Working for a Loss

HOPE Point @Wesley Memorial UMC
August 7, 2016

Luke 12: 13-21 (CEB)
Someone from the crowd said to him, “Teacher, tell my brother to divide the inheritance with me.”

14Jesus said to him, “Man, who appointed me as judge or referee between you and your brother?”

15Then Jesus said to them, “Watch out! Guard yourself against all kinds of greed. After all, one’s life isn’t determined by one’s possessions, even when someone is very wealthy.” 16Then he told them a parable: “A certain rich man’s land produced a bountiful crop. 17He said to himself, What will I do? I have no place to store my harvest! 18Then he thought, Here’s what I’ll do. I’ll tear down my barns and build bigger ones. That’s where I’ll store all my grain and goods. 19I’ll say to myself, You have stored up plenty of goods, enough for several years. Take it easy! Eat, drink, and enjoy yourself. 20But God said to him, ‘Fool, tonight you will die. Now who will get the things you have prepared for yourself?’ 21This is the way it will be for those who hoard things for themselves and aren’t rich toward God.”

Each of us is claimed by God in our baptism, and we are called to serve God’s kingdom in a special way. This is what Martin Luther referred to as the “priesthood of all believers,” which means that though all of us might not make ministry our profession, each of us has a ministry to do. While I recognized God’s particular calling in my life when I was 15, my road to professional ministry began late in my college career. Two very important events happened that set me on the path that has brought me to this place.

I was student teaching, working with a middle school and high school band program in Greer, South Carolina, when one day after lunch my supervising teacher (the director of the middle school band) looked at me and said, “Clair, this is a tough job, and it takes complete dedication to do it well. Can you imagine yourself doing anything else with your life, because if you can, this isn’t the job for you?” And I could imagine myself doing something else. God was already working in my heart, directing me toward church ministry. Then, a few months later, after applying for Masters Programs in conducting at several schools, I got a letter from UTK, my first choice. I had been rejected. With the letter in hand and tears in my eyes, I walked into my next class, band rehearsal, with my mentor professor and conducting teacher getting prepared at the podium. I went to him, showed him the envelope, and then told him the news. Again, tears came to my eyes and I said, “Its okay.” At that point, my mentor gave me a big hug and said, “No, it’s not okay. It’s not okay.”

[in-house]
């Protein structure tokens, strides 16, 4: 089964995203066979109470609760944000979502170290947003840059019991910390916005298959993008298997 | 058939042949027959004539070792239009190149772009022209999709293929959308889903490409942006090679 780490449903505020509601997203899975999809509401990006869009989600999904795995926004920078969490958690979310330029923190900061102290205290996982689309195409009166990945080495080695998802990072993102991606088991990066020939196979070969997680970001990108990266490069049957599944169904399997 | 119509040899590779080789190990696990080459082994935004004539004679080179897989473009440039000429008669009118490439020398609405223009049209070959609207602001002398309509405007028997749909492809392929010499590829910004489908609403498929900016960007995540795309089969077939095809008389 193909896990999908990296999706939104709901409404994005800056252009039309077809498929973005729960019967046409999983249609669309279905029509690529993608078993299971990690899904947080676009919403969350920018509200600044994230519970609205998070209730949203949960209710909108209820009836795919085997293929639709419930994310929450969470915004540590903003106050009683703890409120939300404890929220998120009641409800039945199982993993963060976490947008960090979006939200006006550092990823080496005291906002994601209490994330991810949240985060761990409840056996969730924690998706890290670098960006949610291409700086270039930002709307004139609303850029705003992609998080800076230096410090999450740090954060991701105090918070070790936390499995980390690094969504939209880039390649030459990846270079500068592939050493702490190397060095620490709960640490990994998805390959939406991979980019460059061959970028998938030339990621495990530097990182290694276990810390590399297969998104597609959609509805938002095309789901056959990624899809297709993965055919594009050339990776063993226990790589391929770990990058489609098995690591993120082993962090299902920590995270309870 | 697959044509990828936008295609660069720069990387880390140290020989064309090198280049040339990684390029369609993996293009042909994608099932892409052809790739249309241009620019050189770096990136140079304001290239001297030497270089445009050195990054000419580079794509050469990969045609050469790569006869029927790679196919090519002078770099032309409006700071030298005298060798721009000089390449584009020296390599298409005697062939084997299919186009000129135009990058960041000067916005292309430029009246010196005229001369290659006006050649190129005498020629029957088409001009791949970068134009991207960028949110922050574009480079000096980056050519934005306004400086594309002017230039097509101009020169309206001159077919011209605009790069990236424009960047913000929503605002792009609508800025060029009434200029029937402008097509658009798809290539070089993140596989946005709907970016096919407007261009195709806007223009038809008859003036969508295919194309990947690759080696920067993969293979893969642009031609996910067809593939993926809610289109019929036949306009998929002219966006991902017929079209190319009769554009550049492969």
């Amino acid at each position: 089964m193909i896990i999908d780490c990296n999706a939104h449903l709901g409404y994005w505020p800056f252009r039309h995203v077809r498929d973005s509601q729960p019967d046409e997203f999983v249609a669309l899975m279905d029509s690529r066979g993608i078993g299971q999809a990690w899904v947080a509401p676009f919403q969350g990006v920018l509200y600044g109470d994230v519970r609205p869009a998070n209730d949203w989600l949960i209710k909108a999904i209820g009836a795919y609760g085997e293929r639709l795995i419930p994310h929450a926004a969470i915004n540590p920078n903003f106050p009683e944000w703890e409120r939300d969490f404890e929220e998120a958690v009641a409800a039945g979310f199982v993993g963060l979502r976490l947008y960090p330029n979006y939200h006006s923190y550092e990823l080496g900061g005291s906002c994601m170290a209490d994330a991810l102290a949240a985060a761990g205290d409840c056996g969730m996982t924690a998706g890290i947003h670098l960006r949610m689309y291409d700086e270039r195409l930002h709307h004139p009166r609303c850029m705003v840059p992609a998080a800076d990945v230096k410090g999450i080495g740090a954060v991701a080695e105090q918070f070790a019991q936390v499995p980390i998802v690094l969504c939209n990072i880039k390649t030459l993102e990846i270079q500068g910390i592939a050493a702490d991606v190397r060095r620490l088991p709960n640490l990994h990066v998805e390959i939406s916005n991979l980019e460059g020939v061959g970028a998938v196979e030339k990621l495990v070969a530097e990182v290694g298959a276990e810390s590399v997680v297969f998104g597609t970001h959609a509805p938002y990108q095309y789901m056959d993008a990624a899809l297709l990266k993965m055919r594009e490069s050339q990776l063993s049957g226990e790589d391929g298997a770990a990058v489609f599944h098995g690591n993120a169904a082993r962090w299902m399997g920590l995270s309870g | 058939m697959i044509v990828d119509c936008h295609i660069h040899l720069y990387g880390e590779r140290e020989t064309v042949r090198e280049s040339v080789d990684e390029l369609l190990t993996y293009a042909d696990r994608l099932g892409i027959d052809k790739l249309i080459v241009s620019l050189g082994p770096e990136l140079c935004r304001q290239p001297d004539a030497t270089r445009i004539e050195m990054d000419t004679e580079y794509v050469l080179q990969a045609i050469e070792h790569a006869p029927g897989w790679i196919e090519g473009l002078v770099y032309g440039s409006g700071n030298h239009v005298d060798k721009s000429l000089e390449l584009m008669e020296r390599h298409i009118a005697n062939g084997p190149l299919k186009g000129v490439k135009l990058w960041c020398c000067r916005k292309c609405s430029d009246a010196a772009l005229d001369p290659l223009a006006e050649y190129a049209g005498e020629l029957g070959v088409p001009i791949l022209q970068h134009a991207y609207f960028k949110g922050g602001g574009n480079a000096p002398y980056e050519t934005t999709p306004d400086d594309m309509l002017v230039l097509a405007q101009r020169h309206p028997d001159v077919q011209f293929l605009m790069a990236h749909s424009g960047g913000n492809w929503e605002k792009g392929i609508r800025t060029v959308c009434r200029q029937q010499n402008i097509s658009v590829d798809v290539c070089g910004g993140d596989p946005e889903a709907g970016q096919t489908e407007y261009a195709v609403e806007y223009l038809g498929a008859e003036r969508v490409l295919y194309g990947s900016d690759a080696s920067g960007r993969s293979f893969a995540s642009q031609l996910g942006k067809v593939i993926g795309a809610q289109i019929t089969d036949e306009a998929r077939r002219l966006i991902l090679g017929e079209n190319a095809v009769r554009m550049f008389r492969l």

I share those two stories with you in order to say this; one of the things I realized in those moments was the way my life had been molded and shaped and impacted by many adults who had dedicated their lives to selfless ministry not only to me, but to many young adults. I started thinking back over my junior high, high school, and college years, remembering all the people who had made a difference in my life; three different mentors in college, my choir director from First United Methodist in Oak Ridge, my youth director, my private trombone instructor. And I realized that God was calling me to work, serve, and minister in such a way that I, too, could impact the lives of young people. First, that took me into the teaching profession, then into youth ministry, and now here. I’ll save that story for another time because this isn’t about me; it’s about the people who offered themselves in ministry to others.